14 novembre 2016
Suite au séjour de Matthieu Le Bailly à Rio de Janeiro en juin 2016 pour la mise en place d’une nouvelle collaboration avec l’équipe de paléoparasitologie de l’institut Oswaldo Cruz, le laboratoire Chrono-environnement accueille pour un mois Mônica Vieira de Souza, doctorante en épidémiologie qui travaille sur les infections à oxyuride.
Where do you come from ?
I come from Brazil. My hometown is Contagem, which is a large city near the capital of Minas Gerais state. However, I was living in Rio de Janeiro for the last 20 years. I am currently a PhD student working in Epidemiology at the Fundação Oswaldo Cruz, in Rio de Janeiro.
What is your background before coming to the lab ?
I studied Biology at the Faculdade Souza Marques, Rio de Janeiro, and after my studies I obtained a Master degree on Public Health by ENSP/Fiocruz (EscolaNacional de Saúde Pública Sérgio Arouca, Fundação Oswaldo Cruz), in this same city. During my graduation I participated in the Scientific Initiation Program (PIBIC) of the ENSP/Fiocruz, where I started the research in Paleoparasitology, a science that studies the origin and evolution of diseases in the past, in the Laboratory of Dr. Luiz Fernando Ferreira and Dr. Adauto Araújo. Since then, I have worked with coprolites (naturally preserved feces) from humans and other animals collected from archaeological and paleontological sites around the world, searching for vestiges of helminths and protozoa, and vestiges of food remains. I completed my master’s thesis with coprolites of human, rodent, anteater, feline and Dasypodidae (armadillo) from northeastern Brazil. For my PhD in Epidemiology, I decided to study the Paleoepidemiology and Paleoparasitology of oxyuride infections, mainly oxyurids of primates and rodents.
Why come to this lab ?
I am working now in the Paleoparasitology group of the laboratory Chrono-environment with Matthieu Le Bailly. This is a reference group for studies in Paleoparasitology in France and Europe, with a large number of publications on the subject and development of new analytical techniques for this science. Learning these techniques and analysis is important for my training and future work, in addition, to reaffirming the long-standing partnership between the Paleoparasitology Laboratories of Brazil and France. I met Matthieu Le Bailly when he came to the laboratory in Rio de Janeiro last June, and I had the opportunity to talk to him about my thesis. The two laboratories have a project funded by CAPES (Coordenação de Aperfeiçoamento de Pessoal de Nível Superior) and by COFECUB.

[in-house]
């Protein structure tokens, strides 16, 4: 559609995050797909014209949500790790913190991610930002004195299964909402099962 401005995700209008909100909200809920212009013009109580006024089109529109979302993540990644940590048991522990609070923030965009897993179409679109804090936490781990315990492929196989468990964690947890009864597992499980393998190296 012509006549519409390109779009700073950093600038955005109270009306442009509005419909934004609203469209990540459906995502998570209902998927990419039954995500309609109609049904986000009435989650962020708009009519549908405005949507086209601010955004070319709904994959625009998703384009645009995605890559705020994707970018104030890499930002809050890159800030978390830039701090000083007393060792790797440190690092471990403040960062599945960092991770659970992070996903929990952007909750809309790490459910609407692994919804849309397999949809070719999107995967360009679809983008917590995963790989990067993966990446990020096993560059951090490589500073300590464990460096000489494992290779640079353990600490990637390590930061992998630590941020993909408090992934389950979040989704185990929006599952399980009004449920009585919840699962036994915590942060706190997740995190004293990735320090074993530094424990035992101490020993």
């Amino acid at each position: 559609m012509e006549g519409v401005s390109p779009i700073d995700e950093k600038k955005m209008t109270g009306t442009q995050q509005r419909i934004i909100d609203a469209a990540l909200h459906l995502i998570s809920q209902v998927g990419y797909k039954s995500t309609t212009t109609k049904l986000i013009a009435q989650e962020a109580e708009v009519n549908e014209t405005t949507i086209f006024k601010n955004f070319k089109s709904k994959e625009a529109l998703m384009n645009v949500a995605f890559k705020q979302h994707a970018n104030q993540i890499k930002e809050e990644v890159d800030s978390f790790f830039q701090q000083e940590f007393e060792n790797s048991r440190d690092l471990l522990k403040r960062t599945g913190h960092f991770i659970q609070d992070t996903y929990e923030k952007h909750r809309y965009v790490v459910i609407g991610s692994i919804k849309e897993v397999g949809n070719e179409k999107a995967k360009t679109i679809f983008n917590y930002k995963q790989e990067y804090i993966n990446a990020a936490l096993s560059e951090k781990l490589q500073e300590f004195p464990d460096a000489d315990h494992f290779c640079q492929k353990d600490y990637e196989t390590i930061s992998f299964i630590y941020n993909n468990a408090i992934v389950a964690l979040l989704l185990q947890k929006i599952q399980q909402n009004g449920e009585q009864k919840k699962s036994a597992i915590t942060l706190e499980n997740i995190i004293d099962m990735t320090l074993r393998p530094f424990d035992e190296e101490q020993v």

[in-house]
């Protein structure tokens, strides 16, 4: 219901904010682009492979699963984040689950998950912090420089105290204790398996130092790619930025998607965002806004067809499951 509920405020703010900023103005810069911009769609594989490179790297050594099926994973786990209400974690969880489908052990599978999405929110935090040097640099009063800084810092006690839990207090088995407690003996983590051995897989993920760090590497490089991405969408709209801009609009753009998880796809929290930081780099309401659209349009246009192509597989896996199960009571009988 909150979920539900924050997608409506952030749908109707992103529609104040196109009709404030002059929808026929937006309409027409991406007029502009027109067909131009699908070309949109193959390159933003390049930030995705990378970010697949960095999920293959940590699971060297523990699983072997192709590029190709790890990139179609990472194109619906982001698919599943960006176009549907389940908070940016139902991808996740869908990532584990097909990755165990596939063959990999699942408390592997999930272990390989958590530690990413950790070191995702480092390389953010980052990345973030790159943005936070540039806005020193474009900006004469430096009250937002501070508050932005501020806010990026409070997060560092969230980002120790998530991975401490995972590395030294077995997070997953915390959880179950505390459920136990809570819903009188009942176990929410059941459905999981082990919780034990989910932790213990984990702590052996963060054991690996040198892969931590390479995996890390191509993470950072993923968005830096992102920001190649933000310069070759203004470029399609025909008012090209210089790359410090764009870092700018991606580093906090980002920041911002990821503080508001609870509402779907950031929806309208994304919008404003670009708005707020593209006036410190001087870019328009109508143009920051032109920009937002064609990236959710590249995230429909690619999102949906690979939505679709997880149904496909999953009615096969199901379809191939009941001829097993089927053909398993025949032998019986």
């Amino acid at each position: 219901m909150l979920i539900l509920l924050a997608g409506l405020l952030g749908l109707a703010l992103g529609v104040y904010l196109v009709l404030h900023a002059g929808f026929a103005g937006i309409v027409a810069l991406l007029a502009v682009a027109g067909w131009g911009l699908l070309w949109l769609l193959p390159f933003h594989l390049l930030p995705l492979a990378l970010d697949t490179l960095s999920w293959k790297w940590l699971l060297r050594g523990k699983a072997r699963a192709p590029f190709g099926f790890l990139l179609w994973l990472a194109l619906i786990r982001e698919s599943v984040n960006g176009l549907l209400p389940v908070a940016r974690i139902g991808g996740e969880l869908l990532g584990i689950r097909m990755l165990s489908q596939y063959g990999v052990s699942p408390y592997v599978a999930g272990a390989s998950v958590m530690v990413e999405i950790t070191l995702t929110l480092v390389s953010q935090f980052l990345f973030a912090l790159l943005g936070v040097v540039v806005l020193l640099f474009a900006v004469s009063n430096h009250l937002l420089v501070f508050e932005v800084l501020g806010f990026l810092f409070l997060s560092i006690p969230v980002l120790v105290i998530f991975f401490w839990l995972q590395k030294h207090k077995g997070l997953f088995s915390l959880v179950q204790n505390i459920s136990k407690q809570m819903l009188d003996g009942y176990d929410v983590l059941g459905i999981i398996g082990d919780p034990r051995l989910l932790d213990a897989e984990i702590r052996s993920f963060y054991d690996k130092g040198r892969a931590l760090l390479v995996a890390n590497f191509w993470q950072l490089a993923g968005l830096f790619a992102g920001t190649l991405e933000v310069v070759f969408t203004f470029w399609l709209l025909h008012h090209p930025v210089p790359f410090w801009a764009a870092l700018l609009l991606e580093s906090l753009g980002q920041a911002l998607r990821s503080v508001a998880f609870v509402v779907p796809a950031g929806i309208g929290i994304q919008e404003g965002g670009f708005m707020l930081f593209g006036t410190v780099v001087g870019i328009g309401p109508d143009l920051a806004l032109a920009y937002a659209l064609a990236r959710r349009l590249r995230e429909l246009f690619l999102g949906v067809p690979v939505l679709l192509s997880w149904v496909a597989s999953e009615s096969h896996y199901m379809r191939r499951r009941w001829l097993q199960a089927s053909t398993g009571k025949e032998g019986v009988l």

What is your research topic and what will you do during your stay here ?
I am going to analyze sediment samples from the Besançon collection, collected at an archaeological site in France and dated to the medieval period. This work will be part of my doctoral formation as a complementary study. The objective is to discuss the paleoparasitological findings, to tell the history of infections in the past.
What is surprising you in France, how do you feel here ?
Winter temperatures are very different from Brazil, this is being an intense and cold experience. But, I am feeling very good here, the people are very nice, helpful and friendly. The food is also very different, and I really was not used to eat so much bread. The cheeses are fantastic. The surprising landscapes, beyond the history that surrounds the whole city. Really fascinating and I’m very happy to live here.
And finally, where we can find you in the lab ?
You can find me in Chrono-environment lab, office -123M in the propédeutique building.